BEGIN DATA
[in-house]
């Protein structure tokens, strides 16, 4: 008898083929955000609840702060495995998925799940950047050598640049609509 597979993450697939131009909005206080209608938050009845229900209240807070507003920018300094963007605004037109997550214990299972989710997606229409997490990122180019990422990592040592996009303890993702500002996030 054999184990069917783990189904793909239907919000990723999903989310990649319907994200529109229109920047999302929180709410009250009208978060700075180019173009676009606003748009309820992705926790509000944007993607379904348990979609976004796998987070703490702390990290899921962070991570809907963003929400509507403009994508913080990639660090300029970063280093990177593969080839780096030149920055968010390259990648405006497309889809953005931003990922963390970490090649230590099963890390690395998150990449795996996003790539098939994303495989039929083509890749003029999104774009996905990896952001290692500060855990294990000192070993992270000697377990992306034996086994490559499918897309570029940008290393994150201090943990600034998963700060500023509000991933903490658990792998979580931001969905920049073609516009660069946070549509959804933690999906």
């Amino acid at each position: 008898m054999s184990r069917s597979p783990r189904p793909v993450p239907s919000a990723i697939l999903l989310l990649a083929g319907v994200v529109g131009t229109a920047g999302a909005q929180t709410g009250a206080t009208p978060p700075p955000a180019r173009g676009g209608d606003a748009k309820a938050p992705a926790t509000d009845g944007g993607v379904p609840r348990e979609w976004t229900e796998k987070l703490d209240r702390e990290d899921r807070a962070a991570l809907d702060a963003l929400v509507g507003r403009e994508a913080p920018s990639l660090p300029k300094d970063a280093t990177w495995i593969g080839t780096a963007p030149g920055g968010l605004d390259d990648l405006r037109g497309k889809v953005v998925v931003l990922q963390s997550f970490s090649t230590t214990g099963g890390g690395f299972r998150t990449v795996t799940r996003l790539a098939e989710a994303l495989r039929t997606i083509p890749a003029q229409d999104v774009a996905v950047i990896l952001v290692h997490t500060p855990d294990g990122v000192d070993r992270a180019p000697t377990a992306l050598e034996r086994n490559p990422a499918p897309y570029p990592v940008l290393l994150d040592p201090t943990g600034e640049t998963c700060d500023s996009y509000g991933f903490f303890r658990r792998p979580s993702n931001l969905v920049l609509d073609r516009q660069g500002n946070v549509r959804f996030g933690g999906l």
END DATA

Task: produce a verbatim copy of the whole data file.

[in-house]
């Protein structure tokens, strides 16, 4: 008898083929955000609840702060495995998925799940950047050598640049609509 597979993450697939131009909005206080209608938050009845229900209240807070507003920018300094963007605004037109997550214990299972989710997606229409997490990122180019990422990592040592996009303890993702500002996030 054999184990069917783990189904793909239907919000990723999903989310990649319907994200529109229109920047999302929180709410009250009208978060700075180019173009676009606003748009309820992705926790509000944007993607379904348990979609976004796998987070703490702390990290899921962070991570809907963003929400509507403009994508913080990639660090300029970063280093990177593969080839780096030149920055968010390259990648405006497309889809953005931003990922963390970490090649230590099963890390690395998150990449795996996003790539098939994303495989039929083509890749003029999104774009996905990896952001290692500060855990294990000192070993992270000697377990992306034996086994490559499918897309570029940008290393994150201090943990600034998963700060500023509000991933903490658990792998979580931001969905920049073609516009660069946070549509959804933690999906």
């Amino acid at each position: 008898m054999s184990r069917s597979p783990r189904p793909v993450p239907s919000a990723i697939l999903l989310l990649a083929g319907v994200v529109g131009t229109a920047g999302a909005q929180t709410g009250a206080t009208p978060p700075p955000a180019r173009g676009g209608d606003a748009k309820a938050p992705a926790t509000d009845g944007g993607v379904p609840r348990e979609w976004t229900e796998k987070l703490d209240r702390e990290d899921r807070a962070a991570l809907d702060a963003l929400v509507g507003r403009e994508a913080p920018s990639l660090p300029k300094d970063a280093t990177w495995i593969g080839t780096a963007p030149g920055g968010l605004d390259d990648l405006r037109g497309k889809v953005v998925v931003l990922q963390s997550f970490s090649t230590t214990g099963g890390g690395f299972r998150t990449v795996t799940r996003l790539a098939e989710a994303l495989r039929t997606i083509p890749a003029q229409d999104v774009a996905v950047i990896l952001v290692h997490t500060p855990d294990g990122v000192d070993r992270a180019p000697t377990a992306l050598e034996r086994n490559p990422a499918p897309y570029p990592v940008l290393l994150d040592p201090t943990g600034e640049t998963c700060d500023s996009y509000g991933f903490f303890r658990r792998p979580s993702n931001l969905v920049l609509d073609r516009q660069g500002n946070v549509r959804f996030g933690g999906l």